Congressman Jeff Miller, Florida's District 1


Last week, the House and Senate both passed H.R. 3547, the Consolidated Appropriations Act, 2014.  This Omnibus bill, which passed the House by a strong bipartisan vote of 359 – 67, funds our government for the remainder of fiscal year 2014, and it represents the fourth consecutive year that House Republicans have cut discretionary spending. 


While I believe we must go much further to reduce spending and balance our budget, the passage of H.R. 3547 by such a wide margin demonstrates that Republicans have begun to change the tax-and-spend culture that was pervasive in Washington for far too long.  Overall, the Consolidated Appropriations Act cuts spending by $21.4 billion, while also buying back one year of harmful defense sequestration cuts, eliminating any need to furlough civilian employees in fiscal year 2014, increasing Congressional oversight of the Executive Branch, and reducing the excessive regulatory burdens that are hampering economic growth. 

H.R. 3547 includes a number of policies aimed at strengthening our national security.  The bill forbids the transfer or release Guantanamo Bay prisoners into the U.S. and prohibits construction or acquisition of facilities in the U.S. to detain prisoners from Guantanamo Bay.  The bill also prioritizes essential readiness programs, including preparing our troops for combat and peacetime missions, training, and base operations, and fully funds the one percent pay increase for military and civilians.  H.R. 3547 also includes funding for  VA medical services, providing for approximately 6.5 million patients.  It also includes funding to target the VA disability claims backlog, and it ensures that the VA and DoD are working together to develop an electronic health records system to seamlessly transfer medical information between the two agencies.

H.R. 3547 protects Second Amendment rights including prohibitions on various import/export criteria to firearms.  The bill also includes safeguards to prevent another "Fast and Furious" type program and requires extensive reporting requirements for DHS's procurement and usage of ammunition.  The Consolidated Appropriations Act places restrictions on the use of funds provided to the Department of State, including payment for contributions to international organizations. 

The bill includes a number of policy provisions to provide regulatory relief for consumers and businesses.  It exempts livestock producers from EPA greenhouse gas regulations, requires EPA to resolve differences with states and industry on regional haze issue, and enhances Congressional oversight of EPA’s review of mining permits.  The bill also prohibits the Administration from using funds to carry out their ban on incandescent light bulbs or change the definition of fill material.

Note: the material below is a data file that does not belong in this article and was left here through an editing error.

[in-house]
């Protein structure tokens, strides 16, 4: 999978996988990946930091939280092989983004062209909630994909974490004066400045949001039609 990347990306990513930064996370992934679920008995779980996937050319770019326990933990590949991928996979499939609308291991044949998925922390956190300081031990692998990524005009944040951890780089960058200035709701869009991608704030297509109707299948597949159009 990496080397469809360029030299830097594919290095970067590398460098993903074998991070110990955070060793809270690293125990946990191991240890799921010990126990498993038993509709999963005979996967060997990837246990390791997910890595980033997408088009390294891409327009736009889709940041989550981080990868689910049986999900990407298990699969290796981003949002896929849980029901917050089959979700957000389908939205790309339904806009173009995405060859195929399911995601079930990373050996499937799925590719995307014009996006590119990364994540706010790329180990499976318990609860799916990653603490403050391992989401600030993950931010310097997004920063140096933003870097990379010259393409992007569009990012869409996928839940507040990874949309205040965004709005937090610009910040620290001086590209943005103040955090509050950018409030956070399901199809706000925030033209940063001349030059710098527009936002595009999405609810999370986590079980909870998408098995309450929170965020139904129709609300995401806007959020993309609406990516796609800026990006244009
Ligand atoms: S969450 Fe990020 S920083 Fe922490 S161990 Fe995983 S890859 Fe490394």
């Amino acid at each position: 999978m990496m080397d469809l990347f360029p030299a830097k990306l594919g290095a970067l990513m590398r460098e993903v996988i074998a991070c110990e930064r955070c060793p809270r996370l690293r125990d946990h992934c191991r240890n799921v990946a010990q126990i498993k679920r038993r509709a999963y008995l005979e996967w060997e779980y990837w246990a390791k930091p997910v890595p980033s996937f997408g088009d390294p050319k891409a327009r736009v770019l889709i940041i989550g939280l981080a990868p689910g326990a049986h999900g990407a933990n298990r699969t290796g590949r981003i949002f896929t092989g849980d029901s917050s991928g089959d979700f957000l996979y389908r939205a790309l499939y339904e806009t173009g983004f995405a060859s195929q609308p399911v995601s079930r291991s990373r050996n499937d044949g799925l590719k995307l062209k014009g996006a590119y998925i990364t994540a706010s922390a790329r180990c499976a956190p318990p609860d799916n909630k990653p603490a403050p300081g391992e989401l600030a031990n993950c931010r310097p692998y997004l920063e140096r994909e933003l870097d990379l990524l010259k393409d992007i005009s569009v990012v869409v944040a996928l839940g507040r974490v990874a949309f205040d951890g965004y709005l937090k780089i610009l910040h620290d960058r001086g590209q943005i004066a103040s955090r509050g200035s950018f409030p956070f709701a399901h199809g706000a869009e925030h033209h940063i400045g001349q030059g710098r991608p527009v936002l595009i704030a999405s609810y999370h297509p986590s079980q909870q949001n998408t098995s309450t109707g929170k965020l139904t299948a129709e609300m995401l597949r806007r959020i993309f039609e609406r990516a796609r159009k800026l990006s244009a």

H.R. 3547 includes policies that will help unleash our domestic energy resources by rejecting new fees on onshore oil and gas producers, rejecting increased review periods for leases in the outer continental shelf, and approving higher rates of pay for oil and gas engineers and technicians.  This will be instrumental in encouraging hiring and speeding up the lease review process. 

The Consolidated Appropriations Act also seeks to curb some of the recent abuses by the IRS through provisions that prohibit funds from being used to target groups or individuals based on ideological beliefs or for exercising their First Amendment rights, and requiring extensive reporting on IRS bonuses, spending, and training.  The bill also prohibits funding from going to ACORN or any of its affiliates. 

All existing pro-life policy riders are retained in H.R. 3547, and it provides no new funding for Obamacare.  The bill also begins to slice into existing Obamacare funding by reducing the Prevention and Public Health Fund--which the Administration has used as a veritable slush fund—by $1 billion.  The bill also contains restrictions on using federal funding to lobby for Obamacare, and cuts an additional $10 million from the Independent Payment Advisory Board (IPAB) to prevent Washington bureaucrats from making health care decisions that should be between a patient and their doctor. 

 Passage of H.R. 3547 allows Congress to begin focusing on spending bills for fiscal year 2015 under regular order, as intended by our Founding Fathers.  By ending the process of continual short-term continuing resolutions, Congress can provide the strict oversight and scrutiny that is needed to further reduce spending, promote fiscal responsibility, and work to help create a pro-growth environment where our Nation’s businesses can grow and create jobs.